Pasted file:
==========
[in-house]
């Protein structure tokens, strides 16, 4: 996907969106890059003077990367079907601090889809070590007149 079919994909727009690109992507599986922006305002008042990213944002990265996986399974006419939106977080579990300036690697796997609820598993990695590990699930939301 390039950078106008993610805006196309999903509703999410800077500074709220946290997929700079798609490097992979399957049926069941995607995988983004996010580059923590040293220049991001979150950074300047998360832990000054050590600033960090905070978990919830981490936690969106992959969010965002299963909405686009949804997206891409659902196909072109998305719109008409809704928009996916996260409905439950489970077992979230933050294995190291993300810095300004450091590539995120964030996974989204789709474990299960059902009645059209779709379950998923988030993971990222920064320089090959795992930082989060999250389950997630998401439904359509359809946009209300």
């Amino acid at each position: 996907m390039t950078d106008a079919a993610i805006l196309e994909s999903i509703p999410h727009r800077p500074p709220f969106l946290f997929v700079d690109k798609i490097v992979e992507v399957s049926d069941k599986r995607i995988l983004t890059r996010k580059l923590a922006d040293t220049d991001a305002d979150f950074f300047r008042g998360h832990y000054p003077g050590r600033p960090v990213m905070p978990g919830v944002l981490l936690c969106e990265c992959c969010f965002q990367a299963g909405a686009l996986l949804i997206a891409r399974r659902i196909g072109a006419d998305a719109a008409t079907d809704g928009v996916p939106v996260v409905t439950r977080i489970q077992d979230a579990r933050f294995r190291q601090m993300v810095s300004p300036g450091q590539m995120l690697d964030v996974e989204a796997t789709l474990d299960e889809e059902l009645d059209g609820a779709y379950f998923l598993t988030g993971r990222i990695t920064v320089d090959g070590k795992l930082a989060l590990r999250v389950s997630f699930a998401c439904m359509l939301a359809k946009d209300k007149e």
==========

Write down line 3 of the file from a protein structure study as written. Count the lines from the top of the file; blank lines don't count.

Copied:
């Amino acid at each position: 996907m390039t950078d106008a079919a993610i805006l196309e994909s999903i509703p999410h727009r800077p500074p709220f969106l946290f997929v700079d690109k798609i490097v992979e992507v399957s049926d069941k599986r995607i995988l983004t890059r996010k580059l923590a922006d040293t220049d991001a305002d979150f950074f300047r008042g998360h832990y000054p003077g050590r600033p960090v990213m905070p978990g919830v944002l981490l936690c969106e990265c992959c969010f965002q990367a299963g909405a686009l996986l949804i997206a891409r399974r659902i196909g072109a006419d998305a719109a008409t079907d809704g928009v996916p939106v996260v409905t439950r977080i489970q077992d979230a579990r933050f294995r190291q601090m993300v810095s300004p300036g450091q590539m995120l690697d964030v996974e989204a796997t789709l474990d299960e889809e059902l009645d059209g609820a779709y379950f998923l598993t988030g993971r990222i990695t920064v320089d090959g070590k795992l930082a989060l590990r999250v389950s997630f699930a998401c439904m359509l939301a359809k946009d209300k007149e």